Microneedling is another adjunctive treatment for hair loss. It involves doing superficial, controlled skin puncturing to cause microinjuries that will release growth factors and cause neovascularization and growth of fibroblasts. Specifically, it has been shown to release PDGF and EGF, stimulate and activate stem cells in the hair bulge area, and cause overexpression of hair growth-related genes (e.g., beta-catenin, WNT3a) [7]. Dr. Khetarpal recommends this process be done in combination with growth stimulants: minoxidil, PRP, and/or topical steroids. Indeed, microneedling with PRP for AGA has been shown to increase mean hair diameter, hair growth, hair counts, and root strength [8]. Meanwhile, microneedling with minoxidil was shown to be statistically superior to minoxidil only after 12 weeks based on hair counts [9]

Hair Transplantation

Over 300,000 hair transplant surgeries are done annually worldwide, with most (86%) in men and usually for AGA, traction alopecia, or central cicatricial centrifugal alopecia (CCCA). However, there are differences in the hair transplant process based on hair type. This study characterizes those differences, and as seen in the table below, notes the ways to approach a hair transplant based on hair type [10]

Hair Transplant
Table: Differences between Afrocentric and Caucasian hair (Source: Rogers & Callender, 2013)

Follicular Unit Extraction (FUE) is the process of a 1mm punch excision from a donor area to a new area without a visible scar. While it is best for straight hair, in curly hair the the angle should be parallel to the curl as it enters skin with minimal depth incision [11]. There are also other special considerations for hair transplant to evaluate per Dr. Khetarpal. There is limited use for FUE in curly hair, as punch grafts transect curly hairs. For patients with CCCA, there is a lower risk of graft failure in burn-out areas, whereas the periphery can flare. Use of concurrent medical therapy is essential in maintaining the results.

Key Points

In summary, while the treatment of AGA and hair loss remains a challenge, there are numerous adjunctive therapy options, including lasers (low-level light devices, fractional 1927 nm thulium, 1550 nm erbium), platelet-rich plasma, microneedling, and hair transplantation. Overall, while there remains a great need for larger studies, particularly in ethnic hair, combination therapy remains ideal with systemic therapy and procedural modalities in advance of surgical intervention.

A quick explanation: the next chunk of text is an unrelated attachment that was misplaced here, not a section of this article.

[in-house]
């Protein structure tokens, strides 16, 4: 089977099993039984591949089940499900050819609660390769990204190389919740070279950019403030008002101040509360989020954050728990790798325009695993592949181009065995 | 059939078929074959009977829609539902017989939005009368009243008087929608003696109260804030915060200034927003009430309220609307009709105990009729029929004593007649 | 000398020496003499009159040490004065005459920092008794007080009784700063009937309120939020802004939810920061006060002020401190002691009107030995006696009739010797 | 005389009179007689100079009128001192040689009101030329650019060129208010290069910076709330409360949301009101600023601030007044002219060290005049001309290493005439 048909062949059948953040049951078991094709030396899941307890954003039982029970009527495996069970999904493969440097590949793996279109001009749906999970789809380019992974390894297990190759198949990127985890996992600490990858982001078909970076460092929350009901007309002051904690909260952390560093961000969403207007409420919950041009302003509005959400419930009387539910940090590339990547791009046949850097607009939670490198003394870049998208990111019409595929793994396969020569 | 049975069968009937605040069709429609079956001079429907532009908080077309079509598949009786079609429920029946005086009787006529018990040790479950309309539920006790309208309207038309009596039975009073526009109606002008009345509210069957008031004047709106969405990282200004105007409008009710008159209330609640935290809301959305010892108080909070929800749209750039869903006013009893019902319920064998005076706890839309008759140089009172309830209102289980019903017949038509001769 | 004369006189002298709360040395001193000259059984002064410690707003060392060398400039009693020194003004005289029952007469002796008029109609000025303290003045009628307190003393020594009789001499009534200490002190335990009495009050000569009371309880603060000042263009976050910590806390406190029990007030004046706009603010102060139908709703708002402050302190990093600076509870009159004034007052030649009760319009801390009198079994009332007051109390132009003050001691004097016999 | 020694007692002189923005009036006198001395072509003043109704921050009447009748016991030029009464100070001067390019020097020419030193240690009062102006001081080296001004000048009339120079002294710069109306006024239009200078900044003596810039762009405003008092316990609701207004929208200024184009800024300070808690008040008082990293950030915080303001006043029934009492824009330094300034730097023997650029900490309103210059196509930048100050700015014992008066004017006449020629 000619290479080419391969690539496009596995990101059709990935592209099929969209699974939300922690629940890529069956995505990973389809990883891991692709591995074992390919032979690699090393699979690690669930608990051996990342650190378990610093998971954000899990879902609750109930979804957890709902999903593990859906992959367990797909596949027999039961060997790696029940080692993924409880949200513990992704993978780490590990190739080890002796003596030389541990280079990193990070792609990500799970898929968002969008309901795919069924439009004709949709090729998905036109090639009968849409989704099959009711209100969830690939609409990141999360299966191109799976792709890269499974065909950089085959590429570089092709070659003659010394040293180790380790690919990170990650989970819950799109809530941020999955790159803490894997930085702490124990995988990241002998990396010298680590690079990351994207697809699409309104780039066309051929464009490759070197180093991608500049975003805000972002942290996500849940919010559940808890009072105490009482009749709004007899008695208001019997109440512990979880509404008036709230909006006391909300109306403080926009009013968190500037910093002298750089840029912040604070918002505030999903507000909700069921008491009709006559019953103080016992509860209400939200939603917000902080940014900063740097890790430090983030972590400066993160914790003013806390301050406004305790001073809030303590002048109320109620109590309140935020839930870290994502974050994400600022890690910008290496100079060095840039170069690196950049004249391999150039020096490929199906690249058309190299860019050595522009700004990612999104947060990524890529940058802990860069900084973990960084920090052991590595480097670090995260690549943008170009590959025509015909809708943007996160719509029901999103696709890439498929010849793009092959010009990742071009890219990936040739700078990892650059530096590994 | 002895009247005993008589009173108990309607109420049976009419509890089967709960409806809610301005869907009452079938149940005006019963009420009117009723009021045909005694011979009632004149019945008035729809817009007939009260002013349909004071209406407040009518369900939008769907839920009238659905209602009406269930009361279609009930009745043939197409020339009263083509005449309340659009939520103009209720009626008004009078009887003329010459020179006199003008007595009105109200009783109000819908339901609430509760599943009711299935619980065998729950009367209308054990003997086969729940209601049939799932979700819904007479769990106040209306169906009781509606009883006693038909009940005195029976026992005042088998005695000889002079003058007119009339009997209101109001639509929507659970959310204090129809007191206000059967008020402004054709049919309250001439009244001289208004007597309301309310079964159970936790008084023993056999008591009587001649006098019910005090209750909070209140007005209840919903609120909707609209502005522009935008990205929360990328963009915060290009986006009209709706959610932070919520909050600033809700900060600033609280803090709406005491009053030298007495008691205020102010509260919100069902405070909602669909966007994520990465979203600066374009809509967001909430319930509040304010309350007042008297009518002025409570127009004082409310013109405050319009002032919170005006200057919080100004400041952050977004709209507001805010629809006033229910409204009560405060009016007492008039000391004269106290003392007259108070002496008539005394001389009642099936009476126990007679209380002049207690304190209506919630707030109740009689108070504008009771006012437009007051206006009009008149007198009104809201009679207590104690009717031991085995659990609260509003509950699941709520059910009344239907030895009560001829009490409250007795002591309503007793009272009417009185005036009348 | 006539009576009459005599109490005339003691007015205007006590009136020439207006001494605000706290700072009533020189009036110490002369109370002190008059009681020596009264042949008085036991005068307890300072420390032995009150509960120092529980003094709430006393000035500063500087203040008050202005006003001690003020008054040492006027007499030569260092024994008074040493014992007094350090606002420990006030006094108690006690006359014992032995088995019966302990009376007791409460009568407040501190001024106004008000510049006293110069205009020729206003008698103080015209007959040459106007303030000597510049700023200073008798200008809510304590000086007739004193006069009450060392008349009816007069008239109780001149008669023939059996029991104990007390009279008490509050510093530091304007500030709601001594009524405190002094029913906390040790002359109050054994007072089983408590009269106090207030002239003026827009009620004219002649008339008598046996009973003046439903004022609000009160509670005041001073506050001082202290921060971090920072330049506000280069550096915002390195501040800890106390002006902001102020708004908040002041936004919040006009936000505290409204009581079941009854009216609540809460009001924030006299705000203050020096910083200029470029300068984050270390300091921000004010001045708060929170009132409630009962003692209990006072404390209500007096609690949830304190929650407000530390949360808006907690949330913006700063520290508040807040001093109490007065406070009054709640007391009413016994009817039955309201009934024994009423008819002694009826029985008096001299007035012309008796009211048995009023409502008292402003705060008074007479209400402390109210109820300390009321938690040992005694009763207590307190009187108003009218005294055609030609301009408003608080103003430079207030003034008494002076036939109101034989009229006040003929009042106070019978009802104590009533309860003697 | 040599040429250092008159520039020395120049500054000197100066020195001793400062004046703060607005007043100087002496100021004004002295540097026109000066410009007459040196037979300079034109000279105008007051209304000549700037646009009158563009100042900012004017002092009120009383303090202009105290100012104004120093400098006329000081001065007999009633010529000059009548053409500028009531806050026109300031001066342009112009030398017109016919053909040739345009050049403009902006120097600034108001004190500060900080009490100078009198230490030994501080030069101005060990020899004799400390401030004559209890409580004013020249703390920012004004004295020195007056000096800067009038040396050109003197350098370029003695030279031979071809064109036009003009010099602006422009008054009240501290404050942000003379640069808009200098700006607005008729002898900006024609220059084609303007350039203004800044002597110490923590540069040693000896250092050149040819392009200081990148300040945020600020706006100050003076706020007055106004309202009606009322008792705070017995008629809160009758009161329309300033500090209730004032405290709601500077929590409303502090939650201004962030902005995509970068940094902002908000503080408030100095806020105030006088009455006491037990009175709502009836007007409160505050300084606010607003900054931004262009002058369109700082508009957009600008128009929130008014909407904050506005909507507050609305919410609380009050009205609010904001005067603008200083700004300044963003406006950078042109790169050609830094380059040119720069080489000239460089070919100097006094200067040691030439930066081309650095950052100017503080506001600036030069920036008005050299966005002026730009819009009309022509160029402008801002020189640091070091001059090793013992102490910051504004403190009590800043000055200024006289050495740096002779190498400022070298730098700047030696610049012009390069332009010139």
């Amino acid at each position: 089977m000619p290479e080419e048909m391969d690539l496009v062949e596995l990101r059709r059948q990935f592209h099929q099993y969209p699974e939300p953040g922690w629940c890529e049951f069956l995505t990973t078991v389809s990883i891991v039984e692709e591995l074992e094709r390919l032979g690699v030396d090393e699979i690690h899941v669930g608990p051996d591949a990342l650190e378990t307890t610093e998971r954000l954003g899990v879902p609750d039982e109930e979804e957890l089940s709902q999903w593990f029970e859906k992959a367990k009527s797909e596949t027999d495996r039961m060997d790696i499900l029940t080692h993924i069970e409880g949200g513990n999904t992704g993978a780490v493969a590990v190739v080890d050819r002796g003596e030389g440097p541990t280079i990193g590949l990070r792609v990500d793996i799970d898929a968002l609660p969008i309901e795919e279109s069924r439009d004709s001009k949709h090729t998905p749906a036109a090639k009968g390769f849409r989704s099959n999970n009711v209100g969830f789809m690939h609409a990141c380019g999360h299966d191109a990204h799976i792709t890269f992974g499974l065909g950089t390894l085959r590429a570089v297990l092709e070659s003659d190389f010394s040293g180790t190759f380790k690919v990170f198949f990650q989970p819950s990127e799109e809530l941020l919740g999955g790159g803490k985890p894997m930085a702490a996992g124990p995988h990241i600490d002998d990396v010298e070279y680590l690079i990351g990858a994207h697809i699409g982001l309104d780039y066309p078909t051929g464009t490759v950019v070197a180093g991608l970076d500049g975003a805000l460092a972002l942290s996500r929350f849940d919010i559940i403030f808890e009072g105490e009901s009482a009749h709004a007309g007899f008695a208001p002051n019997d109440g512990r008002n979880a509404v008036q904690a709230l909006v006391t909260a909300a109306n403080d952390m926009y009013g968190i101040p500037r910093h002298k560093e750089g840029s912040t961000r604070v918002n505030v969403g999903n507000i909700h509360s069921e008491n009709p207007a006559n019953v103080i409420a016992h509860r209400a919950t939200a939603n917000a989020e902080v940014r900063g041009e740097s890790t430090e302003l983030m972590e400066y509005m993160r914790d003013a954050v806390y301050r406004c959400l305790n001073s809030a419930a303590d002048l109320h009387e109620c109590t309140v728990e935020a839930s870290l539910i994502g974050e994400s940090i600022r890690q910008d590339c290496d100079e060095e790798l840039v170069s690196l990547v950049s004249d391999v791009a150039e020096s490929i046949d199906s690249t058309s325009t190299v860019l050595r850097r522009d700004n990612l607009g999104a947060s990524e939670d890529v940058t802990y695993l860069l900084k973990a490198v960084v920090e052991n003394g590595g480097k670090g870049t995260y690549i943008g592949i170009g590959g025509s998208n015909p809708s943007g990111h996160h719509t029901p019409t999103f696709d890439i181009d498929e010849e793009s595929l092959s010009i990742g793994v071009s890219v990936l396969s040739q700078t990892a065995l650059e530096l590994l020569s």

1. Kelly Y, Blanco A, Tosti A. Androgenetic Alopecia: An Update of Treatment Options. Drugs. 2016;76(14):1349-1364.
    2. Qi J, Garza LA. An overview of alopecias. Cold Spring Harb Perspect Med. 2014;4(3):a013615. Published 2014 Mar 1.
    3. Avci P, Gupta GK, Clark J, Wikonkal N, Hamblin MR. Low-level laser (light) therapy (LLLT) for treatment of hair loss. Lasers Surg Med. 2014;46(2):144-151.
    4. Cho SB, Goo BL, Zheng Z, Yoo KH, Kang JS, Kim H. Therapeutic efficacy and safety of a 1927-nm fractionated thulium laser on pattern hair loss: an evaluator-blinded, split-scalp study. Lasers Med Sci. 2018;33(4):851-859.
    5. Lee GY, Lee SJ, Kim WS. The effect of a 1550 nm fractional erbium-glass laser in female pattern hair loss. J Eur Acad Dermatol Venereol. 2011;25(12):1450-1454.
    6. Conic RR, Khetarpal S, Bergfeld W. Treatment of female pattern hair loss with combination therapy. Semin Cutan Med Surg. 2018;37(4):247-253.
    7. Dhurat R, Mathapati S. Response to Microneedling Treatment in Men with Androgenetic Alopecia Who Failed to Respond to Conventional Therapy. Indian J Dermatol. 2015;60(3):260-263.
    8. Asif M, Kanodia S, Singh K. Combined autologous platelet-rich plasma with microneedling verses microneedling with distilled water in the treatment of atrophic acne scars: a concurrent split-face study. J Cosmet Dermatol. 2016;15(4):434-443.
    9. Dhurat R, Sukesh M, Avhad G, Dandale A, Pal A, Pund P. A randomized evaluator blinded study of effect of microneedling in androgenetic alopecia: a pilot study. Int J Trichology. 2013;5(1):6-11.
    10. Rogers NE, Callender VD. Advances and challenges in hair restoration of curly Afrocentric hair. Dermatol Clin. 2014;32(2):163-171.
    11. Singh MK, Avram MR. Technical considerations for follicular unit extraction in African-American hair. Dermatol Surg. 2013;39(8):1282-1284

This information was presented by Dr. Shilpi Khetarpal at the 2022 Skin of Color Update conference held on September 9-11-2022. The above highlights from her lecture were written and compiled by Dr. Nishad Sathe.

Did you enjoy this article? Find more on skin of color dermatology here.